Scattered focus. The expression itself is so beautiful it doesn’t stop haunting me. Scattered. Focus. Not scattered as in all over the place in a really messy way. No. Scattered beautifully like leaves that fall from the trees in autumn. I heard about from a podcast I listened to a while ago. It was a Ted Talk. Possibly, it was Chris Bailey and his talk titled “How to Get Your Brain to Focus”. Or maybe someone else, I am not sure anymore.
Basically, the mind could work in the flight/fight/freeze mode – response to acute danger and stress – , in the enthusiastic mode where you want to do cool stuff and achieve, or in a zen-like state where things evolve in a calm way. The thing is that most people are motivated by fear, I am no exception of that either. But I want to change that. I have changed that. I feel much better now. The fear of failure. The fear of disapproval. You simply don’t do certain things because you are afraid what others might think. And when you actually get to doing something that you yourself consider bad or even awful, you might even discover that the others don’t care as much as you thought they did. What a relief! No need to be afraid, better do stuff!
People could also be motivated by things that fascinate them. Ever experienced a hyperactive study mode in which you were devouring all the podcasts and books that entailed a specific topic? You could have been so excited that it was impossible to wind down in the evening. Life had so much to offer and you were grabbing every bite you could get. I have had loads of this enthusiasm but lately I have also experienced the third: scattered focus, zen-state.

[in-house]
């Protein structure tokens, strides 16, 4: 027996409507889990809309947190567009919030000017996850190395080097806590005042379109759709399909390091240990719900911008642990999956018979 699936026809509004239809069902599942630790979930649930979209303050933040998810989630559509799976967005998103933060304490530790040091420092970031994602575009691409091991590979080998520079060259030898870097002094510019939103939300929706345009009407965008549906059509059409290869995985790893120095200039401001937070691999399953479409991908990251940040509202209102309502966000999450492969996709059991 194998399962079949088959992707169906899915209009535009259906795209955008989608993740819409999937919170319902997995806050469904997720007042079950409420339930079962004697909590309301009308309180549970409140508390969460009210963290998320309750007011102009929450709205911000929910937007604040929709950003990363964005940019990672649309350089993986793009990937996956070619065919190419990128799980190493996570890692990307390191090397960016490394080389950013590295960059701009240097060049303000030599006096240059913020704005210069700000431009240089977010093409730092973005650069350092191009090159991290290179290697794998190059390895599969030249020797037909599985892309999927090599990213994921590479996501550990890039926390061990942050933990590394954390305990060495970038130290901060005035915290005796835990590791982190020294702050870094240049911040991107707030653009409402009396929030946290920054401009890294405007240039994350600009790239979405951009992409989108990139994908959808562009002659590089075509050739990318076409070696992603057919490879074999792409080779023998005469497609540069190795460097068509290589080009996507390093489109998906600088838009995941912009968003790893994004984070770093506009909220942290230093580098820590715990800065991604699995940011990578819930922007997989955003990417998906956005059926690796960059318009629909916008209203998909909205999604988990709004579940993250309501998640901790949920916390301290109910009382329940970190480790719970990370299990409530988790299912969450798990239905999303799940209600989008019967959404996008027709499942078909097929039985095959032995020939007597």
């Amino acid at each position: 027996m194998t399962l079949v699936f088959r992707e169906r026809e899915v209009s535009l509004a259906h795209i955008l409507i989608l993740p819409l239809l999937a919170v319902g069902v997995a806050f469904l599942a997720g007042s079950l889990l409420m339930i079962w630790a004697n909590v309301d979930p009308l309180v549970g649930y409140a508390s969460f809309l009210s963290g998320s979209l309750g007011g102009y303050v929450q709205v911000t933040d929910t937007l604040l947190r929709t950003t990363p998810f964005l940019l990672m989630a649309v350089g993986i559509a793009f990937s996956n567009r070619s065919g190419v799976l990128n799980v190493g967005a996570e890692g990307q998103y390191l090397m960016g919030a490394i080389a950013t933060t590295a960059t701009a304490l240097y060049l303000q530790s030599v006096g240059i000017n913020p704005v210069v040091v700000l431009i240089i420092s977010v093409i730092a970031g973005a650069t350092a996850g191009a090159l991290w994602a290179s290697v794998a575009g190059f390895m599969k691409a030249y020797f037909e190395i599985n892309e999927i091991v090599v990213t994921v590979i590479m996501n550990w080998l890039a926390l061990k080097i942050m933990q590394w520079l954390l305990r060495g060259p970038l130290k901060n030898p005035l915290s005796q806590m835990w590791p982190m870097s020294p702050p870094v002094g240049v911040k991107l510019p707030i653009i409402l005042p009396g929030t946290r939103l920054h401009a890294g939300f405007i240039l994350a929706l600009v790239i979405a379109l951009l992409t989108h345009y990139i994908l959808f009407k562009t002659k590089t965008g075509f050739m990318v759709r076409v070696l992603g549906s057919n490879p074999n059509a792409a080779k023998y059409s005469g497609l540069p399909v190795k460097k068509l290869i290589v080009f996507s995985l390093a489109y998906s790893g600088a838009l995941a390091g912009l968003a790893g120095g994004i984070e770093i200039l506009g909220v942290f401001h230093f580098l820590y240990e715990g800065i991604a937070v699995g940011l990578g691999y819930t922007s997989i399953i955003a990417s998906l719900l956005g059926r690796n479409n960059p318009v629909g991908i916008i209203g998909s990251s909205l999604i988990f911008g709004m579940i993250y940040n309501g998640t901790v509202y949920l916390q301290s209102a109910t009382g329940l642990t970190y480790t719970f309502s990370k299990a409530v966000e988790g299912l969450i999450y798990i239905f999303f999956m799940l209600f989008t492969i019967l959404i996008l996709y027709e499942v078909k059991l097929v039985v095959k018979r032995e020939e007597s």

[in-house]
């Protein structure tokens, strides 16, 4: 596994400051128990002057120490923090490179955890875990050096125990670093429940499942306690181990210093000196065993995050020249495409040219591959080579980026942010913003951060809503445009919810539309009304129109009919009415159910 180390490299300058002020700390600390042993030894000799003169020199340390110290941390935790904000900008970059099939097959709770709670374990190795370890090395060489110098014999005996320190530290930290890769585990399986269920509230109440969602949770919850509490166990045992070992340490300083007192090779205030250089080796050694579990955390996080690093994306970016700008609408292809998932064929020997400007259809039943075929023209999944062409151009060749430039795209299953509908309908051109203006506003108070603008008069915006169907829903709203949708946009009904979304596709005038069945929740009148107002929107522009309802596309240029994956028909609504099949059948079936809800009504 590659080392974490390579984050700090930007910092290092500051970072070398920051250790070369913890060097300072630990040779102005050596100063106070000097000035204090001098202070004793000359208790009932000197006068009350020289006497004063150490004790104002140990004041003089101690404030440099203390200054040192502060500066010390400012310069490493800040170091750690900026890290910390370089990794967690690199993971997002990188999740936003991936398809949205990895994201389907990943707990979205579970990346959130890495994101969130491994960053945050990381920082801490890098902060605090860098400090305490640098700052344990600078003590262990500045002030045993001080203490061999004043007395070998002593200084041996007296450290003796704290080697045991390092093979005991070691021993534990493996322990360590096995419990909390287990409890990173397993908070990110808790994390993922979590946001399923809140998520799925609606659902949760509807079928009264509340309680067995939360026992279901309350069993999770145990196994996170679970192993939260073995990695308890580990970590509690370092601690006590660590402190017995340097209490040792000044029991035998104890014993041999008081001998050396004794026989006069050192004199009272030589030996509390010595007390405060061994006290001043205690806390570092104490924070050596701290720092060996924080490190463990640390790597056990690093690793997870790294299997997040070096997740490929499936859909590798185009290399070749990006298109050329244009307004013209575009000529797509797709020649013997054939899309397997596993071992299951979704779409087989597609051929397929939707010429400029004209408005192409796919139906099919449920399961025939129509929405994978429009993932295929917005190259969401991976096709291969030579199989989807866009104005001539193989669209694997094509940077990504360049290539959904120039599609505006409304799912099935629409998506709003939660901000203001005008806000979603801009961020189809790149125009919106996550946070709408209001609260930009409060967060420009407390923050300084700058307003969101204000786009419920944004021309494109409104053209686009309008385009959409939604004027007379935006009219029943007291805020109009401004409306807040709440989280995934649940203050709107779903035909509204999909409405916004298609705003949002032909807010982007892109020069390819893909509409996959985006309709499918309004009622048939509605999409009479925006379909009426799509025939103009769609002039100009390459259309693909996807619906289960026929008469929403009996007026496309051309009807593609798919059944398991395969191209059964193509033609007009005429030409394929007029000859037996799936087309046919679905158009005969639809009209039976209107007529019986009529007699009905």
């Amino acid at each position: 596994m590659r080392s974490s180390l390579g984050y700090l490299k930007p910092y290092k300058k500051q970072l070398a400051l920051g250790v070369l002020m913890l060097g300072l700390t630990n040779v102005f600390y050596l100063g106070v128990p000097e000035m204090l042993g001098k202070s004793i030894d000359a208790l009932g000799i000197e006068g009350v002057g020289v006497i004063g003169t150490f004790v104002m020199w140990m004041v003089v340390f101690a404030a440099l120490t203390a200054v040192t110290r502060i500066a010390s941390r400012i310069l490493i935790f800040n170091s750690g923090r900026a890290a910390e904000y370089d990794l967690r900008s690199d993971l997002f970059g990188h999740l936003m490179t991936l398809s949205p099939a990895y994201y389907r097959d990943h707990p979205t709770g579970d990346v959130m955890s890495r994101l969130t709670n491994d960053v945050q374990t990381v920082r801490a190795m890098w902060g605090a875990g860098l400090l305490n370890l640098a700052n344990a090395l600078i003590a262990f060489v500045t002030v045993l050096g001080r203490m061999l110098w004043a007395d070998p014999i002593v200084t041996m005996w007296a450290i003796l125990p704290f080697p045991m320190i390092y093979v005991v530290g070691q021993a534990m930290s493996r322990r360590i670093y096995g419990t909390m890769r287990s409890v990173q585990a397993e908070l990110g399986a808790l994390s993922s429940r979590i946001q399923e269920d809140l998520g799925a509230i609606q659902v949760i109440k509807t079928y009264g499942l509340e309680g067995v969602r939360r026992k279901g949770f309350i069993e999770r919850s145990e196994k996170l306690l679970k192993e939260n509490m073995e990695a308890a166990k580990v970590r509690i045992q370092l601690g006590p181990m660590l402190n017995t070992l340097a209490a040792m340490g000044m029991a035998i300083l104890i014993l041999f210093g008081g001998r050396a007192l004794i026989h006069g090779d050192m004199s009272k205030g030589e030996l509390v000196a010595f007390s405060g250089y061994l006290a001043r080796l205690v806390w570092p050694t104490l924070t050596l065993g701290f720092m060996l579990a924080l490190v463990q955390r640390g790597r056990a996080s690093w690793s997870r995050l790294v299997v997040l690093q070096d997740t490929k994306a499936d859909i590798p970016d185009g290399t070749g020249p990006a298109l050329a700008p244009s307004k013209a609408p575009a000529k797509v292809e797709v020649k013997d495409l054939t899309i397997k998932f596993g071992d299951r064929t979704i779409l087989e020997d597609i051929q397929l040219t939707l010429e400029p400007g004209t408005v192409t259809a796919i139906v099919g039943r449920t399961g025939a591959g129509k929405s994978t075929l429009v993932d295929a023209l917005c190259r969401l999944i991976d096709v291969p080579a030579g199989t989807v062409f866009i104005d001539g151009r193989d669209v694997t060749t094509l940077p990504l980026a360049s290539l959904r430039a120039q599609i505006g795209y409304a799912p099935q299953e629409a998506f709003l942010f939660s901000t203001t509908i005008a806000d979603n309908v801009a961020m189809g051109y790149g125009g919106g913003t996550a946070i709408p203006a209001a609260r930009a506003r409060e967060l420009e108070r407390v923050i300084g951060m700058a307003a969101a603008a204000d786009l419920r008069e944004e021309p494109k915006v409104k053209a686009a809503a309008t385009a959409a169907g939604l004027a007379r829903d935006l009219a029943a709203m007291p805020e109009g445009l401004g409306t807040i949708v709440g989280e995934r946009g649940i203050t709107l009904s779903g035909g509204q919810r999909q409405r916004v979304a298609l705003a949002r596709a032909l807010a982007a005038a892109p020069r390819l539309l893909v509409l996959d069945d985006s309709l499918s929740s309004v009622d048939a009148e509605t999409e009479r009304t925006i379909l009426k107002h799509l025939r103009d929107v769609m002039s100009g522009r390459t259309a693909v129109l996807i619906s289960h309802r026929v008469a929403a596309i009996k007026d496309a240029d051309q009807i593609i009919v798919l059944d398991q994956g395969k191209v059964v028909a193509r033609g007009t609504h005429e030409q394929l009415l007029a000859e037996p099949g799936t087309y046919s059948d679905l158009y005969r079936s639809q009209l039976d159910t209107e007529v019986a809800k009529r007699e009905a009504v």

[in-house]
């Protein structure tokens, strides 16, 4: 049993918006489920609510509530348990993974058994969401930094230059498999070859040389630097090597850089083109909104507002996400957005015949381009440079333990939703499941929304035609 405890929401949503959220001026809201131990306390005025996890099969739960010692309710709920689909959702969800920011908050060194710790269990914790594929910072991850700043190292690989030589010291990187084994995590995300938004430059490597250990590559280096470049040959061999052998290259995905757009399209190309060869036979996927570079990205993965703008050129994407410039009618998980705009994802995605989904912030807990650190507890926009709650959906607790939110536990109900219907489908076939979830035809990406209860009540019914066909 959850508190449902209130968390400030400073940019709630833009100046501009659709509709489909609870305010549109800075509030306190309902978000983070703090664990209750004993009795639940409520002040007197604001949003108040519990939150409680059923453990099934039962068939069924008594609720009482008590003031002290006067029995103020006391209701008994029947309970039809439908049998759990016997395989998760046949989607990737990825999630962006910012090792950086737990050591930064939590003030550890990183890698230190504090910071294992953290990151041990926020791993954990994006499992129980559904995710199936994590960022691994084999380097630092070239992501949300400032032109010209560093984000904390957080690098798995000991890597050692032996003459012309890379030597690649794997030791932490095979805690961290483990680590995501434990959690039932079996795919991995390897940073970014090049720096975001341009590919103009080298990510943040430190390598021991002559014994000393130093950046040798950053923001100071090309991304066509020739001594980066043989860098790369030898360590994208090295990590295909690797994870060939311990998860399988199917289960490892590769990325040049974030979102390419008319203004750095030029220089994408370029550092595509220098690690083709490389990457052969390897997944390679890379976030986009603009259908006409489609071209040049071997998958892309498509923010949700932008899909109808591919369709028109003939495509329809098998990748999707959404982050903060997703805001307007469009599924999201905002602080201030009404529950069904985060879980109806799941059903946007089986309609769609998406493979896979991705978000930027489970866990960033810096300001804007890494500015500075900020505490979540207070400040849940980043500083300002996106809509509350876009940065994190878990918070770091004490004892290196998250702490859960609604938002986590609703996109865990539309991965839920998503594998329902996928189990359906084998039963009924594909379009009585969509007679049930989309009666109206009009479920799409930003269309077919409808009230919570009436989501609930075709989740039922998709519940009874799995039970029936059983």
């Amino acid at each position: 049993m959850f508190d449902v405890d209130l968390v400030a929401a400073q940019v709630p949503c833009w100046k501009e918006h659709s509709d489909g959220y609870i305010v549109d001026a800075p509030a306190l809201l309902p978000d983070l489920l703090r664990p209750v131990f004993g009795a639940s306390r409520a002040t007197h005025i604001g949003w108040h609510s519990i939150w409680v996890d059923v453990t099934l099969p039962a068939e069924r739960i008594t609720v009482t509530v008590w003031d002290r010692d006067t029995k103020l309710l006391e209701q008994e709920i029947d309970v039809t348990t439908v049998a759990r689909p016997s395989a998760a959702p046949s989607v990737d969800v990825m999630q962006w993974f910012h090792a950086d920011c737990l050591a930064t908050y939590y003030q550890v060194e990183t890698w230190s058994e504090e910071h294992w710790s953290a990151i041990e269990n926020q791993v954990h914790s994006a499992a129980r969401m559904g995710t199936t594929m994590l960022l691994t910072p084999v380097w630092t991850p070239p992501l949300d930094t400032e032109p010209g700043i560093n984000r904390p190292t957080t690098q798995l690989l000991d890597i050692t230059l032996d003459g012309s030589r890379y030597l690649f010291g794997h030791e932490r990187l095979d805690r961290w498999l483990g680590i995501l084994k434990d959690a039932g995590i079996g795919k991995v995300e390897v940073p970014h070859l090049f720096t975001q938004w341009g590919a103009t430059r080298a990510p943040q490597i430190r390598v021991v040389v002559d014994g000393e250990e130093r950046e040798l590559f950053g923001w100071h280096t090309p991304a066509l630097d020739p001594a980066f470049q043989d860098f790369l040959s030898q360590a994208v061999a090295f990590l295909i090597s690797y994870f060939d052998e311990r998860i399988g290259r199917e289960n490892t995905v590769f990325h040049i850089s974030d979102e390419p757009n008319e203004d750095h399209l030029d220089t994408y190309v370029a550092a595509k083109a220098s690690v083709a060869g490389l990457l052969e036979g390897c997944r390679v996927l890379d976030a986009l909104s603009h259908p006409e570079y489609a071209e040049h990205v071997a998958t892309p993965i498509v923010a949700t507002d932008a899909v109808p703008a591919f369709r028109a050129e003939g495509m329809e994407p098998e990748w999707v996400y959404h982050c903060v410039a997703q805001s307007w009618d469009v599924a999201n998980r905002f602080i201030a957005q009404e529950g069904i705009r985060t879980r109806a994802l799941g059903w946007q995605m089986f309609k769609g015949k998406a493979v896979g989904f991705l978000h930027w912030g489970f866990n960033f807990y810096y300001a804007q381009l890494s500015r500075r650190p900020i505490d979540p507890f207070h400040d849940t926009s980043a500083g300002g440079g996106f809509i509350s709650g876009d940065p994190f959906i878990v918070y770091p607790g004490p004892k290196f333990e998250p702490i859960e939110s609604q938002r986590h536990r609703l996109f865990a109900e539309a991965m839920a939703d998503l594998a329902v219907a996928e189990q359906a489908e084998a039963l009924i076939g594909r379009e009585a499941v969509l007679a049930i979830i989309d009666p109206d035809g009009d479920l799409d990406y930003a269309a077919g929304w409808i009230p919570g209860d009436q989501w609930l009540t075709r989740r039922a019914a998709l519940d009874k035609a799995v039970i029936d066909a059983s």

Zen. This is where everyone would be in an ideal world, most of the time. Observing the world, not rushing around. Maybe not even thinking about that big project that needs to get done. This is where the magic happens. When you are not fleeing, when you are not frantically loading yourself with copious amounts of information, when you just ARE. I have realised that inspiration mostly hits me in that exact state. When I am not trying too hard, when I’m not trying at all. In these moments, my mind is relaxed and finally has the time to weave a web that would interconnect all the things I learned in my active state. You have felt this, I suppose. These are the moments under the shower, walking in the forest, in bed before falling asleep. The precious ones. Scattered focus. You are not focusing too hard. You are not focusing at all. And the mind puts the pieces together itself. Beautiful.